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Los Angeles Museums Connect with Expert Partners across South America

Los Angeles Museums Connect with Expert Partners across South America

Posted by Shanelle Weir on January 19, 2015

Of all the Southern California curators organising shows for the second iteration of the Getty-funded Pacific Standard Time (PST: LA/LA) of 2017, which focuses on Latin American art, Dan Cameron knows the territory better than most. In the early 1990s, he travelled widely in South America. Soon after, as a senior curator at the New Museum in New York, he organised exhibitions on Cildo Meireles, Eugenio Dittborn, Doris Salcedo and Rivane Neuenschwander.

Now, the show he is organising under the PST: LA/LA umbrella (PST2) for the Orange County Museum of Art, where he is chief curator, features Latin American kinetic art from the 1960s (which he sees as a tech-inspired predecessor of Southern California’s Light and Space art). He got the idea after seeing a show on a similar theme at the Museo Nacional de Bellas Artes in Buenos Aires in 2012.

Still, Cameron says he could not imagine organising the show without curators from South America: the Orange County museum has a ten-­person advisory board that includes María José Herrera, who organised the kinetic art show at the Museo Nacional de Bellas Artes. One challenge that has already cropped up: since Argentina defaulted on some of its foreign debts, its national museums have not been sending works abroad for fear that they will be seized.

“Someone like María José is keeper of the keys because she knows the municipal museums, provincial museums and private collectors that are still able to lend—it’s so far beyond what I could do on my own,” Cameron says.

Expert advice from throughout South America, including Venezuela and Chile, is vital to ensure the US museum avoids “accidentally bulldozing in another country’s history in our zeal to come to a conclusion or pick an appropriate number of artists for the show”, he says. 

Cameron is not alone. PST2 is very different from the first edition, which focused on different aspects of Southern California art from 1945 to 1980, allowing US museums that took part to draw on their in-house expertise and archives. This time they are hiring co-curators, researchers or consultants on the ground in Latin America to help them identify artists, access archives, negotiate loans and the like, collectively creating a diverse network of collaborators. “By nature, the breadth of this topic requires bringing in more people. With PST: LA/LA, we thought we had the unique opportunity to strengthen the connections between research communities in Los Angeles and Latin America,” says Joan Weinstein, the deputy director of the Getty Foundation.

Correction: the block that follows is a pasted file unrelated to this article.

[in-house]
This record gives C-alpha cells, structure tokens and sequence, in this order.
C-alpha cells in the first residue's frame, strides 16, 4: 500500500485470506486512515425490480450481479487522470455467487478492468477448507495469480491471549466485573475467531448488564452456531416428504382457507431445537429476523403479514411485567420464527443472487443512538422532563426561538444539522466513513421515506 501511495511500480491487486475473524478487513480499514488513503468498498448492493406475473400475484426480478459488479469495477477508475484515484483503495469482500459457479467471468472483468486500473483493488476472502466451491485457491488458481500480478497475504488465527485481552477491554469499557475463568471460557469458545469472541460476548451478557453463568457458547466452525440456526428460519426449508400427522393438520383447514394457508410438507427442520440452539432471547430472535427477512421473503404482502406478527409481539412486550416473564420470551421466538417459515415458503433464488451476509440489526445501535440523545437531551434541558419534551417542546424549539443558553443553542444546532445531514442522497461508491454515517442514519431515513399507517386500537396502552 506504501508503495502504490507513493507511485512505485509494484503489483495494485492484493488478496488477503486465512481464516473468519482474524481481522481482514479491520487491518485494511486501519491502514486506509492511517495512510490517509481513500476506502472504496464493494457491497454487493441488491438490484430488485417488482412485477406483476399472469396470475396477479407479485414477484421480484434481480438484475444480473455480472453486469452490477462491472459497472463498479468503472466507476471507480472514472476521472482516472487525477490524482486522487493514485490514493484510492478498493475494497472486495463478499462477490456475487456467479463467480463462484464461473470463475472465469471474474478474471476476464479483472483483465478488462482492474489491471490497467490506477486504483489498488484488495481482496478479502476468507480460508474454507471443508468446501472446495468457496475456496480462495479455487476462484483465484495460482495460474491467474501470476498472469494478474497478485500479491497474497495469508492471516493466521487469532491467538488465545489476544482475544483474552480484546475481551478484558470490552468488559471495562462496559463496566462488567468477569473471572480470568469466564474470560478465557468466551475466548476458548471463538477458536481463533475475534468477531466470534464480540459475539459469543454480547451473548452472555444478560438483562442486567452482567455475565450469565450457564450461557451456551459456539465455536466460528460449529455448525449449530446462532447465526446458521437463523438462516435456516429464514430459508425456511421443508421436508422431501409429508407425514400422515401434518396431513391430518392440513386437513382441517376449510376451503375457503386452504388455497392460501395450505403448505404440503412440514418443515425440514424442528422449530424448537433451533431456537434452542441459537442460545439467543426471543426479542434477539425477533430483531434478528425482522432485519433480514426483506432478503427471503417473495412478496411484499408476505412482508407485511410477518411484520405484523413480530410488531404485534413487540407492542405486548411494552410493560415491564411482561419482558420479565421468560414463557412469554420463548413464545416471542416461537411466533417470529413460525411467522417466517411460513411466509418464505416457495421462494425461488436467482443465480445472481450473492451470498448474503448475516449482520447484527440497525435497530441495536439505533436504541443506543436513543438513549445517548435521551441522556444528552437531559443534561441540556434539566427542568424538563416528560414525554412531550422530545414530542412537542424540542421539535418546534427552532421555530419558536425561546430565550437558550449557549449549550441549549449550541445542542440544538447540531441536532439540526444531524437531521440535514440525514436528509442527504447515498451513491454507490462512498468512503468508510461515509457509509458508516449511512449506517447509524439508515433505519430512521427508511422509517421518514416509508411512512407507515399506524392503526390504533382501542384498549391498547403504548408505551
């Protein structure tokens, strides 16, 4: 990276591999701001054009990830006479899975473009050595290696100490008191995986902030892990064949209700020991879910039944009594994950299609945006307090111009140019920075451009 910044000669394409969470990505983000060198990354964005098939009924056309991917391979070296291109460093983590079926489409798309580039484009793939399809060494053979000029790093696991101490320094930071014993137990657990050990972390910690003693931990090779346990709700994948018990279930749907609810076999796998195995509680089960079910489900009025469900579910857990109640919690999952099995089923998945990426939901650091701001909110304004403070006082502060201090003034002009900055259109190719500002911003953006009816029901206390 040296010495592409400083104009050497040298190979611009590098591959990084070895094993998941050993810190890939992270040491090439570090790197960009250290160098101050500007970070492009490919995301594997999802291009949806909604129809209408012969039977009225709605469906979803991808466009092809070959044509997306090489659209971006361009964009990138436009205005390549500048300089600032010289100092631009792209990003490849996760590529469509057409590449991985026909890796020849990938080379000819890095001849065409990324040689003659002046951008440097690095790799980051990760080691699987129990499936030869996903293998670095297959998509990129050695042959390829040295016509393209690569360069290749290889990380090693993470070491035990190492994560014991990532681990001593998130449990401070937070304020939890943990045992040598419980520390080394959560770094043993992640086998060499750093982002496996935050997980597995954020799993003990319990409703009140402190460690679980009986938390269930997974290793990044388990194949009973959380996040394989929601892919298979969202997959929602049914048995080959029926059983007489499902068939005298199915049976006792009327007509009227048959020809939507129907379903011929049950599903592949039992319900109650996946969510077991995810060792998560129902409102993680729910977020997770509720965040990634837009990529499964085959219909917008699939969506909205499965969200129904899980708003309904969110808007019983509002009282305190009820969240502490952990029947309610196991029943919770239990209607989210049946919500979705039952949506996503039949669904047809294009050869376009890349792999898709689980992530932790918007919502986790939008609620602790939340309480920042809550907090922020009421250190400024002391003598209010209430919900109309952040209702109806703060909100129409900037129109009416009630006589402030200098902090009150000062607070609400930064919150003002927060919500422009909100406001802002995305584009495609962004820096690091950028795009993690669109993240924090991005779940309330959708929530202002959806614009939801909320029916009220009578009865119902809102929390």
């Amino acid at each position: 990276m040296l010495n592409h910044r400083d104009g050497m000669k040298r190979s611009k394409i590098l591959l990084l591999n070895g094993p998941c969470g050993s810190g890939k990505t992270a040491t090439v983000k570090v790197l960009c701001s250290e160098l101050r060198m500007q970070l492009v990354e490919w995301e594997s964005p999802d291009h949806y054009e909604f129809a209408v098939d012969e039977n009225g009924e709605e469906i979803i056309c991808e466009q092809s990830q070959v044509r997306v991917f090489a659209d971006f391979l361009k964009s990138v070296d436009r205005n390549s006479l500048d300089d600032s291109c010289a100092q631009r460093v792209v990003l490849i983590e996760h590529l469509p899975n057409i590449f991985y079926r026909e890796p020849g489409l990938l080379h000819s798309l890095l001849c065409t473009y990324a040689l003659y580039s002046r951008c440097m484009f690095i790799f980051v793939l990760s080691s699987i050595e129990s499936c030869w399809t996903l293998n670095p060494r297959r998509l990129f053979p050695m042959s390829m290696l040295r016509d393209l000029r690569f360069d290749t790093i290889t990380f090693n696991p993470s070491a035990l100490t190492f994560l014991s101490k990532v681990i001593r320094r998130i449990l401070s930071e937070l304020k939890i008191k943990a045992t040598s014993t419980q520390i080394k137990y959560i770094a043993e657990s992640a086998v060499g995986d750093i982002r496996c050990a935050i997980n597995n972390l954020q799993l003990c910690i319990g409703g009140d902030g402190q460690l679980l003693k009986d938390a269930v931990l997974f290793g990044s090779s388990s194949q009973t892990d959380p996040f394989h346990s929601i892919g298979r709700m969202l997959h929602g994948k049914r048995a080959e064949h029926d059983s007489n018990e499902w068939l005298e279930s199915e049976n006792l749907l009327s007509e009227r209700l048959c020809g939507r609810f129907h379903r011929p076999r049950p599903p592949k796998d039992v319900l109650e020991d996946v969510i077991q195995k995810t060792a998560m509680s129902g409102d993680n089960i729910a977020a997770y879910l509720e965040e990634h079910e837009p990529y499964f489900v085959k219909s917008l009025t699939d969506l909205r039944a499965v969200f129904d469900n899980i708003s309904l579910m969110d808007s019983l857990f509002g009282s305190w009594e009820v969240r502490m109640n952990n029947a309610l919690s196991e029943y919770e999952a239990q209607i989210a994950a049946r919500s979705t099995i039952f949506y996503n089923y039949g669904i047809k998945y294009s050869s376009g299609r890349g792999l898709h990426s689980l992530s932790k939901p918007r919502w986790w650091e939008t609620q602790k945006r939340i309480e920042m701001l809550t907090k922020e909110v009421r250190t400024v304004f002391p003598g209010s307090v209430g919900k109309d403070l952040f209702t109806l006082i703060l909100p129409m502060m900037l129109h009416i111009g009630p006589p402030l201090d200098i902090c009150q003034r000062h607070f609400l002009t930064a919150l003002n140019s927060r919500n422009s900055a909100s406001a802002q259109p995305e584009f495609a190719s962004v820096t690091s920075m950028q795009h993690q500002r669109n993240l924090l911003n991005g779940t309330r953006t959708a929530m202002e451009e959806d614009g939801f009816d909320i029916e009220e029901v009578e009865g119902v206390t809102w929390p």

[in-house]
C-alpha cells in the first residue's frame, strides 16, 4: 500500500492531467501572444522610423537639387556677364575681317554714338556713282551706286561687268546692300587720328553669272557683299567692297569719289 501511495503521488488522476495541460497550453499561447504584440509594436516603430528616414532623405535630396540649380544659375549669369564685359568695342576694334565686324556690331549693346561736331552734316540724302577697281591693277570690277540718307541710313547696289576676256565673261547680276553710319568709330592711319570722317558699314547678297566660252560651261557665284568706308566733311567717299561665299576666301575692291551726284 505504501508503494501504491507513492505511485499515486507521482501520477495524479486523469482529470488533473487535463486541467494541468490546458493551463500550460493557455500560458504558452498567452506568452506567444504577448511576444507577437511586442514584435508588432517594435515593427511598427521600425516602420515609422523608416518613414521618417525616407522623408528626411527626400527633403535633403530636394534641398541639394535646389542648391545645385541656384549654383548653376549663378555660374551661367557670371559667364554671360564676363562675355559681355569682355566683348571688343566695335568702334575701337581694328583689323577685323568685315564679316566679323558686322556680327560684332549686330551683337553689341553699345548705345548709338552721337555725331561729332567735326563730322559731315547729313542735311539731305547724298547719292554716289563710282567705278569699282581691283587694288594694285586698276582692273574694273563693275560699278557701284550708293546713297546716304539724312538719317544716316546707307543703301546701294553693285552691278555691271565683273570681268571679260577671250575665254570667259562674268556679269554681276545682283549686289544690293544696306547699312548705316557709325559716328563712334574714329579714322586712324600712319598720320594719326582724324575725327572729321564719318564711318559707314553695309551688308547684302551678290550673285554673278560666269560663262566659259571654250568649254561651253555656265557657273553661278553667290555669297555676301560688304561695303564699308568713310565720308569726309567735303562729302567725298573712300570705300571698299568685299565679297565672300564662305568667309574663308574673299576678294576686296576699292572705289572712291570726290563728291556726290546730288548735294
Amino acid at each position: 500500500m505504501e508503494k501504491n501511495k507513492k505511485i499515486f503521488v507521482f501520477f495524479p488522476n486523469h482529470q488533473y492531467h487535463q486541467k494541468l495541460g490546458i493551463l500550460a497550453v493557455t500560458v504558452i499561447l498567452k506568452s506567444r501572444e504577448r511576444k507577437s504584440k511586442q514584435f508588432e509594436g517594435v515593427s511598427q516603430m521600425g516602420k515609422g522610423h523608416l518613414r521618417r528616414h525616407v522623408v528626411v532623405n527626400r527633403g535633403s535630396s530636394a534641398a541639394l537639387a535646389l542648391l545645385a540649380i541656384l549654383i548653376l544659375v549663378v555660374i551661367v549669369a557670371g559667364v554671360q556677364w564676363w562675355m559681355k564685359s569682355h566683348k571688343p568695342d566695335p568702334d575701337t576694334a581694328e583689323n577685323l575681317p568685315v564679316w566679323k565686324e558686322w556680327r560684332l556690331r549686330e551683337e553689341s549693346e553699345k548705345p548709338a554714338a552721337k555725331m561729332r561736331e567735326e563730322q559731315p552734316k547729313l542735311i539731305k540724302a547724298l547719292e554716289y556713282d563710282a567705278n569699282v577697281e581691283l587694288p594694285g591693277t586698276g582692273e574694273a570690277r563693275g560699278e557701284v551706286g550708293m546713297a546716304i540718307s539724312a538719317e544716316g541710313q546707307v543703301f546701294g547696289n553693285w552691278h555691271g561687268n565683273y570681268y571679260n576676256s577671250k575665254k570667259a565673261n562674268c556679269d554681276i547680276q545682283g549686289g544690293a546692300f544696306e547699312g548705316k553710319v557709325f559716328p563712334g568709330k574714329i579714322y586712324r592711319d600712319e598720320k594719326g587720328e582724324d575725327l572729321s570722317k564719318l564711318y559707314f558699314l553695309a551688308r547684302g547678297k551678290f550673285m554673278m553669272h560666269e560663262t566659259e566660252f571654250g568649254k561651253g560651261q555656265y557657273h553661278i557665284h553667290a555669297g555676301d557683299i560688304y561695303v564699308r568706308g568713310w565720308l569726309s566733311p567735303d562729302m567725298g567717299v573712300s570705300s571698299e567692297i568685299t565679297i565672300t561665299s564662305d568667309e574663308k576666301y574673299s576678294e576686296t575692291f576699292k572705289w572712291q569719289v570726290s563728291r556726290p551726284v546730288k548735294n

Along with covering travel expenses for two dozen international scholars to join an event last October in Los Angeles, where museums shared briefs on their shows, the Getty has already distributed around $5.1m to some 40 ­California museums and cultural centres for “research and planning”, up from about $3.7m at this stage for the first PST.

The Hammer Museum in Los Angeles’ guest curator, Cecilia Fajardo-Hill, for example, has been working now for several years with the Argentinian art historian Andrea Giunta on “The Political Body”, a survey of radical women artists from Latin America, 1960 to 1985. After being scrapped by the Museum of Latin American Art in Long Beach (where Fajardo-Hill was formerly the chief curator), the show was picked up by the Hammer and given $225,000 in Getty funding. Now, the Buenos Aires-based Giunta is focusing on countries including Argentina, Chile, Uruguay, Paraguay and Peru, while Fajardo-Hill is looking at Venezuela, Colombia, Ecuador and the Caribbean. (They are both working on radical artists from Brazil and Mexico.)

Hugh Davies, the director of the Museum of Contemporary Art San Diego, joined forces early on with the Museo Tamayo in Mexico City and the Museo de Arte de Lima (Mali) in Peru, for a show about underground Latin American conceptual and performance art practices from the 1960s to the 80s. The show, which has co-curators from the three institutions as well as an independent expert from Brazil, has received a Getty grant of $275,000. “Financially we are a heavy partner,” Davies says. “But intellectually we are very much a junior partner in this collaboration, looking for leadership in our Latin American colleagues.”

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